Monday, 31 August 2020

Get to know a city through film: Paris edition

It’s not an overstatement to say Paris is a city overflowing with art and beauty. The City of Love is home to the greatest number of museums in the world, including the world’s largest – The LouvreBut it’s not just in museums where you can witness breathtaking works of art. The streets of Paris offer life in technicolour – in fact, some of the best travel memories are made wandering the cobblestone paths in Montmartre or simply people-watching at any one of the chic cafés lining Saint-Germain-des-Prés  

With scenes of beauty at seemingly every corner, it’s no wonder Paris features prominently in countless films across the decades. While international travel is still limited for now, we picked out a few key locations from seven different movies to give you a flavour of Paris and inspire your next visit.  

1. River Seine (An American in Paris, 1951)

At 775km long, the Seine is a ubiquitous part of the city, running through the city all the way to the English Channel, and has inspired many artists over the years, including Impressionist painters Renoir and Monet. While this musical comedy film, which swept up seven Academy Awards in 1951 including one for “Best Motion Picture”, is ostensibly about a struggling young artist (played by Gene Kelly) who gets discovered by a wealthy art collector (played by Nina Foch), really, the highlights of the film are the many song-and-dance routines that take place on the streets of Paris. One number, of course, celebrates this iconic waterway – with Gene Kelly serenading the beautiful Leslie Caron as they dance along the River Seine under the romantic moonlight  

2. Champs-Élysées(À bout de souffle, 1960) 

Stretching for over 1.9km – from the Arc de Triomphe to the Place de la Concorde – the Champs-Élysées is Paris’ most famous shopping street. Lined with high-end boutiques, luxury hotels and famous restaurants, the Champs-Élysées has always been a popular draw for visitors to the French capital, and this includes fictional characters. In this 1960 crime drama from legendary director Jean-Luc Godard, American student Patricia (Jean Seberg) sells the New York Herald Tribune on the boulevards of Paris – including the Champs-Élysées – while housing her criminal-on-the-run French boyfriend, Michel (played by Jean-Paul Belmondo) in her apartment. Breathless (its English title) was Godard’s first full-length feature film and was one of the earliest films that influenced the French New Wave movement.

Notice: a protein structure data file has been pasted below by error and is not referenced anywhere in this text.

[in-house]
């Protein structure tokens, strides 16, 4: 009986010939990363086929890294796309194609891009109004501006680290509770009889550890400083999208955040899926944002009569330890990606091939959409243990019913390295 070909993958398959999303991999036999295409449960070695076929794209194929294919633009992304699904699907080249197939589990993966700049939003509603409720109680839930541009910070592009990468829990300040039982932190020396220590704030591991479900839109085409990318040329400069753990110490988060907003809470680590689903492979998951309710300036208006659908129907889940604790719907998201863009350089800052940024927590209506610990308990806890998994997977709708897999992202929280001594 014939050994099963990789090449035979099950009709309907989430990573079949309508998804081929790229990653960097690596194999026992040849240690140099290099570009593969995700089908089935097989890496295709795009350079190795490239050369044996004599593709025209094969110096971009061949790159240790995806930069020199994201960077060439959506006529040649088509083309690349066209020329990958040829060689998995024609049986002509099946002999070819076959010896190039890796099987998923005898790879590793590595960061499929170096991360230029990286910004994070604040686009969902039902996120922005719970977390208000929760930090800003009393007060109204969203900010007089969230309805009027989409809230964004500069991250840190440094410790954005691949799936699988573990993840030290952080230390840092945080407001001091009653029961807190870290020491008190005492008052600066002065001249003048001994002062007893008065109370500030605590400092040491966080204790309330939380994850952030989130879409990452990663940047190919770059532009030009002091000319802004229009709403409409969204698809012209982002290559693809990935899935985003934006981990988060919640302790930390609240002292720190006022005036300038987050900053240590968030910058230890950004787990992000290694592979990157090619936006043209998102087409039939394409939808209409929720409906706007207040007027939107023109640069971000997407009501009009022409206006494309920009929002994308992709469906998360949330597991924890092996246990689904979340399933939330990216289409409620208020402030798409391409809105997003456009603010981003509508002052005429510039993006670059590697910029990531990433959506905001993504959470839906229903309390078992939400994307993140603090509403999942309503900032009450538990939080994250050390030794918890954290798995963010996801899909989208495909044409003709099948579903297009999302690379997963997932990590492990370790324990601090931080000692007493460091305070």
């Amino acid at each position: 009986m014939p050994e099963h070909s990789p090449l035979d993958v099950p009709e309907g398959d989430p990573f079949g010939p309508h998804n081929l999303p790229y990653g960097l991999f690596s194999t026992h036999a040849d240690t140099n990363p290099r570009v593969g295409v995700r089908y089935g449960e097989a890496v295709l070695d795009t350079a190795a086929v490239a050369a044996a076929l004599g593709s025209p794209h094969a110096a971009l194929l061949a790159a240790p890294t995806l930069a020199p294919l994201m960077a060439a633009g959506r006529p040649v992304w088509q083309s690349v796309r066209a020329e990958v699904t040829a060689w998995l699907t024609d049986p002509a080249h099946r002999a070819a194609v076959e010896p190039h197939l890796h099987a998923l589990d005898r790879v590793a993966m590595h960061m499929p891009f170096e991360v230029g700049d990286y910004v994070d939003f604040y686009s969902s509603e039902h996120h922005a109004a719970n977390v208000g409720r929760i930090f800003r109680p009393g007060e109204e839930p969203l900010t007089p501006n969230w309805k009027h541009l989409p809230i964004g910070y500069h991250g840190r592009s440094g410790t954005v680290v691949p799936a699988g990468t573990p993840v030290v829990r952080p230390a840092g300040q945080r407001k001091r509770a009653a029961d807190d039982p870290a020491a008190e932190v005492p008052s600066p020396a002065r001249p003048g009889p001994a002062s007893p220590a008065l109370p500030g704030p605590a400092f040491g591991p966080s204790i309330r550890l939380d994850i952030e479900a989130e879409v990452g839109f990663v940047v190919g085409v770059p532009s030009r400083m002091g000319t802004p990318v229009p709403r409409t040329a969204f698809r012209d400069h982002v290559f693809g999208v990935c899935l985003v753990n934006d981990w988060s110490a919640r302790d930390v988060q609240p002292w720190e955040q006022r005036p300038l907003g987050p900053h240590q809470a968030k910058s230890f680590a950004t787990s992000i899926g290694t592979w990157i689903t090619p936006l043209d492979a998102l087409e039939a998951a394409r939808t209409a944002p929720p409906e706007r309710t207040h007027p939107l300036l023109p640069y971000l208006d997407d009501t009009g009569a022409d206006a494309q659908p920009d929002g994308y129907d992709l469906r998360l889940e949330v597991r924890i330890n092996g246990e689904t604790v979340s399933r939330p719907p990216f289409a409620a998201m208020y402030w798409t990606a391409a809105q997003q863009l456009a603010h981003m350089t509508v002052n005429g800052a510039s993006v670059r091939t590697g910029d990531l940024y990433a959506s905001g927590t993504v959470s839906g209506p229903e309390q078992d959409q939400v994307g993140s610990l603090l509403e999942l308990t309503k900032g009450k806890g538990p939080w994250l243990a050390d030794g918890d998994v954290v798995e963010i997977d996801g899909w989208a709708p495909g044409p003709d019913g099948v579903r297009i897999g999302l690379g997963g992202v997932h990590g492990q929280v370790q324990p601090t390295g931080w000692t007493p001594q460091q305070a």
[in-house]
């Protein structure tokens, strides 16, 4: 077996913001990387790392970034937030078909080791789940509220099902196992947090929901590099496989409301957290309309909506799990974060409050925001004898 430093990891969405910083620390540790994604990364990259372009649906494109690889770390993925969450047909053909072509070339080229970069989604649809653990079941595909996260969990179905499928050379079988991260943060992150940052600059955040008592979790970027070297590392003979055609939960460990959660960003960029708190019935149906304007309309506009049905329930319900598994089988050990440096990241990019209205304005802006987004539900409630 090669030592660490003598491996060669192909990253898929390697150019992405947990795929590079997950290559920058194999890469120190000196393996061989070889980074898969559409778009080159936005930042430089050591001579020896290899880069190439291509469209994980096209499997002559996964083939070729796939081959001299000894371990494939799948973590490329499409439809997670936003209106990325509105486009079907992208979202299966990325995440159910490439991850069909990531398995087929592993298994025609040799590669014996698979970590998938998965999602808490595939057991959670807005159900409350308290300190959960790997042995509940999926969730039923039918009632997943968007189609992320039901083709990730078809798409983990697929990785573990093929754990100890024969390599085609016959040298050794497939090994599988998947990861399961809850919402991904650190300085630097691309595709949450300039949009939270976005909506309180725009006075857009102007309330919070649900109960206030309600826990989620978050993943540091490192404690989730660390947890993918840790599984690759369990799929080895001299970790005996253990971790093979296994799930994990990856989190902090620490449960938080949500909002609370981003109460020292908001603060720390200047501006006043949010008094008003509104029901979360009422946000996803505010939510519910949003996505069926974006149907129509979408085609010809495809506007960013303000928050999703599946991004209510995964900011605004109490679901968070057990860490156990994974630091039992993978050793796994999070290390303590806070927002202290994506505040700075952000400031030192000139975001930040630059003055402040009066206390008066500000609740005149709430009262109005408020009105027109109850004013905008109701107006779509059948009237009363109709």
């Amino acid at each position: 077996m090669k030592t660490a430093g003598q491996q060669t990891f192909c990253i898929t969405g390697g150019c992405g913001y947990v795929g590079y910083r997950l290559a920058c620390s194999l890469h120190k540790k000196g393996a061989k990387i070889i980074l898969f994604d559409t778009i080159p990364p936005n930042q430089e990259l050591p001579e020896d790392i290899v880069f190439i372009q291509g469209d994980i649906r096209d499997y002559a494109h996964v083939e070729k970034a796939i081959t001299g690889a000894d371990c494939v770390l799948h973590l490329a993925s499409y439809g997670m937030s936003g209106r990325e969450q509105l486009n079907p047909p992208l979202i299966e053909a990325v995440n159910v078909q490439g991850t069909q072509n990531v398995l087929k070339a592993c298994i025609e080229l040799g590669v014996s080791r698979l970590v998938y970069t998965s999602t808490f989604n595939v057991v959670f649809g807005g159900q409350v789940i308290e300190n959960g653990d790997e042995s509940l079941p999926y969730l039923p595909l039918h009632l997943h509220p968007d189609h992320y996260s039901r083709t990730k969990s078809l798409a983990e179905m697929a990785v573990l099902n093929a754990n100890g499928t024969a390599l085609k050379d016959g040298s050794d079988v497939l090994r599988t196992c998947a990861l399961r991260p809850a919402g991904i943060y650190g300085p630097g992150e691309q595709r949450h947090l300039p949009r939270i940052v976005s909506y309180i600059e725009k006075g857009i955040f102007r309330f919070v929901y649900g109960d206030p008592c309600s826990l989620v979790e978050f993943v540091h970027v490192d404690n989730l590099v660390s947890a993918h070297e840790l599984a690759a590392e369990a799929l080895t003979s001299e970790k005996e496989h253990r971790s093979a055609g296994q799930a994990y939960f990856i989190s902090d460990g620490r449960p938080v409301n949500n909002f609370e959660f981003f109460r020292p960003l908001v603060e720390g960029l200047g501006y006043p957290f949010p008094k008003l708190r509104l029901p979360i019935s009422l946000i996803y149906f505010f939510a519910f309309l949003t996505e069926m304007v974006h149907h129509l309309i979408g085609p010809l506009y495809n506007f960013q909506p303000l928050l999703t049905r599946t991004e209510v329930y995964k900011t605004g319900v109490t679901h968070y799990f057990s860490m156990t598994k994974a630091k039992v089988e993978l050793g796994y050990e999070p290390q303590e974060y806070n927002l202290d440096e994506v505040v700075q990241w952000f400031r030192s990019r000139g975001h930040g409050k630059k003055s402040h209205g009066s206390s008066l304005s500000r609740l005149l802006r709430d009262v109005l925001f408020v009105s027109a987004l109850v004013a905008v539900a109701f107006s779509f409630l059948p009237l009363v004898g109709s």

3. Montmartre (Amelie, 2001)

Also known as the artists’ quarter of Paris, Montmartre has long attracted the creative set – from Picasso and van Gogh to Dali and MatissePerhaps this is why director Jean-Pierre Jeunet decided to set his quirky, whimsical film in the heart of this artistic district. Starring Audrey TautouAmelie tells the tale of an eccentric waitress who works at the Cafe des Deux Moulins (an actual place you can visit) and sets out on a mission to improve the lives of the people around her. Other filming locations in Montmartre include Cinema 28, one of the oldest picture houses in Paris, and the historic Sacré-Cœur Basilica 

4. Shakespeare and CompanyBookstore (Before Sunset, 2004)